For nearly 25 years, DALBAR Inc. (DALBAR), a financial services market research firm, has released a Quantitative Analysis of Investor Behavior (QAIB) report, which measures how investors’ decisions affected long-term performance in their portfolios. Throughout this time, DALBAR has identified two common mistakes investors make:
- Moving out of long-term investments after short periods of time, and
- Attempting to time the market.
Time is on your side – if you stay invested
It is often said that time is one of the biggest assets of the individual investor. With time, you can grow your savings through the power of compounding. You can also take advantage of the fact that markets tend to rise over the long term. Yet DALBAR reports that the average mutual fund investor has not remained invested for a sufficient period of time to reap the benefits of a long-term plan.
On average, mutual fund retention rates are much lower than long-term investment horizons
Source: “Quantitative Analysis of Investor Behavior, 2020,” DALBAR, Inc. www.dalbar.com
Did you know? In 2019, the average equity mutual fund investor managed to stay invested for 4.5 years while the average fixed income investor remained invested for 3.6 years. Clients invested in balanced funds appeared to have more confidence in their position – staying the course for just over 5 years – although this remains well below the threshold of what constitutes a long-term plan. 1
This tendency can have a negative impact on investor returns. Why? Volatility – that is, the ups and downs in the market – has historically been higher over shorter periods of time. As time goes on, the impact of volatility becomes less noticeable and investors have been rewarded for staying the course.
Volatility decreases over time
Source: RBC GAM, Morningstar. Rolling monthly returns as of January 1980 to July 2020. Based on a balanced portfolio comprised of 60% S&P 500 TR and 40% Bloomberg Barclays Aggregate Bond Index, rebalanced monthly (USD). An investment cannot be made directly into an index. The above does not reflect transaction costs, investment management fees or taxes. If such costs and fees were reflected, returns would be lower. Past performance is not a guarantee of future results.
Market timing is rarely perfect
Often market conditions prompt investors to try to time the market. But DALBAR’s research shows they often act in a way that runs counter to the eventual direction of the market. For example, investors may sell after markets have declined -- only to watch the recovery from the sidelines. Discouraged by their losses, it takes them a long time to recover their confidence and get back in the market. To assess the impact of these mistakes, DALBAR calculated the Guess Right Ratio. This involved looking at the movement of investment dollars in and out of mutual funds to see how often investors correctly anticipated the direction of the market in the following month. Although the market trended upward through much of 2019, investors still guessed only three out of 12 months correctly. This was the lowest ratio in the last 20 years.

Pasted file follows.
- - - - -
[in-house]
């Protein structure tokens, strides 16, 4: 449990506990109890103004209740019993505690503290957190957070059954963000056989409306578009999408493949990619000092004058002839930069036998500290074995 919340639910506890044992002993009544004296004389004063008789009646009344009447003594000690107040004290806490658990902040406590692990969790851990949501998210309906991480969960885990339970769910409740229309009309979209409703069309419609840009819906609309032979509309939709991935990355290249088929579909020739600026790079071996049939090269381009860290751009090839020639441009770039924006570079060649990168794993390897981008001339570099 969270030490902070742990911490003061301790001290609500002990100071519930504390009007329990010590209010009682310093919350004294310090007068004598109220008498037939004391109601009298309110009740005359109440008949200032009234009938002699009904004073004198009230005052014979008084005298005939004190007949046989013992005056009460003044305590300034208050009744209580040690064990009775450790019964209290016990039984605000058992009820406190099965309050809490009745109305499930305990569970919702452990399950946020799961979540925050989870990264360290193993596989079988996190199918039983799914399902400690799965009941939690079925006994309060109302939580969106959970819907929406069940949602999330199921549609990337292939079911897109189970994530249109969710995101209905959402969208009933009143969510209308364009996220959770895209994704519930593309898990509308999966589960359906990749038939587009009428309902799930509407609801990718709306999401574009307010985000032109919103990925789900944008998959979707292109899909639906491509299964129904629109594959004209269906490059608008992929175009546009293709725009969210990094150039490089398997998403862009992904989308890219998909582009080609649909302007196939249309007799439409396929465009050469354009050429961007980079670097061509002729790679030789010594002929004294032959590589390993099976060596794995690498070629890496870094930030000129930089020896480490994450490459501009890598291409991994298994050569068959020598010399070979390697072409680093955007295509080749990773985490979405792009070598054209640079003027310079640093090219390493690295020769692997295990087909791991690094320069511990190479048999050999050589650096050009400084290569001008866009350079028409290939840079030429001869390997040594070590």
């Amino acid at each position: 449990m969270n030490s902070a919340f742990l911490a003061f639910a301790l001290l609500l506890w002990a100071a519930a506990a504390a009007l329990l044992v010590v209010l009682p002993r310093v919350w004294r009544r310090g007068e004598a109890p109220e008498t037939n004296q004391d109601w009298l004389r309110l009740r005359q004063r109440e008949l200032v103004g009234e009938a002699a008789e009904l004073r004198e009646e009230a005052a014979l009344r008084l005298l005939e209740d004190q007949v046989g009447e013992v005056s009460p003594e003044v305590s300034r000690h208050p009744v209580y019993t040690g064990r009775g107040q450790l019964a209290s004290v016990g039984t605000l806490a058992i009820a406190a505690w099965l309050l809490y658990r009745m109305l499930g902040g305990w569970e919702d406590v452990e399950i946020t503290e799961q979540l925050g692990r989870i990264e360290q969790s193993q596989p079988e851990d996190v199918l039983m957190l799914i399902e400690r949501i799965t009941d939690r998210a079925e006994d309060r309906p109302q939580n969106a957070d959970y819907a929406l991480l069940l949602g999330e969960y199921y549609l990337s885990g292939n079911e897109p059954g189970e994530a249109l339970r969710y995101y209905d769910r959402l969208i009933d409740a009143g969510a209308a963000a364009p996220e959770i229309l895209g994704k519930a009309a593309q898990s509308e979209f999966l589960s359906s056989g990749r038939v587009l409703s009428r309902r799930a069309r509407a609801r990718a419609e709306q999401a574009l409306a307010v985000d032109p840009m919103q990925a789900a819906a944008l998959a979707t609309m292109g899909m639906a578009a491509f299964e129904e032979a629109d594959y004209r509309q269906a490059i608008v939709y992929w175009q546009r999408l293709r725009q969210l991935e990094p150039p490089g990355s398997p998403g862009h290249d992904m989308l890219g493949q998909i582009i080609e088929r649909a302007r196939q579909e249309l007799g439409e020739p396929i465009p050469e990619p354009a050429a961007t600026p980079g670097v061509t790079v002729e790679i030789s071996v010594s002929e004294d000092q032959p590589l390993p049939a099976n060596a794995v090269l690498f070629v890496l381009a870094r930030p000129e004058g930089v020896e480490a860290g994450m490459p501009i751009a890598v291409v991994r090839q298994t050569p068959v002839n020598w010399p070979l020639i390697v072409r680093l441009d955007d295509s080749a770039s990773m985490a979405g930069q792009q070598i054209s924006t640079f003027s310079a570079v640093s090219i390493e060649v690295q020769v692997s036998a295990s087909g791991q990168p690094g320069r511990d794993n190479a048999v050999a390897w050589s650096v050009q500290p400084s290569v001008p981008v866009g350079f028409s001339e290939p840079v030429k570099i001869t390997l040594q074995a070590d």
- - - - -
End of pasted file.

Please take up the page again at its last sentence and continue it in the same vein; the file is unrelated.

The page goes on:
The true cost of bad timing
Investors have incurred significant costs associated by not staying invested or trying to time the market. In the past 20 years, the average balanced-fund investor has experienced an annual rate of return that is 3.1% lower than what they would have achieved had they stayed the course. Based on an initial investment of $100,000 on January 1, 2000 excluding fees, this would add up to a difference of over $134,927 at the end of 2019.
There are real costs associated with trying to time the market
Source: “Quantitative Analysis of Investor Behavior, 2020,” DALBAR, Inc. www.dalbar.com 2
It’s natural to be anxious during uncertain markets. In times like these, the importance of having a professional advisor and a long-term plan becomes clear. Your advisor can share experiences and provide advice during difficult times, helping you stay on track. Studies show that investors who worked with an advisor over a 15-year period accumulated almost four times the wealth of investors who didn’t.³ An advisor helps you pinpoint your objectives, your tolerance for risk and your timeline for investing. This makes it easier to build a portfolio that will help you achieve your goals over the long term.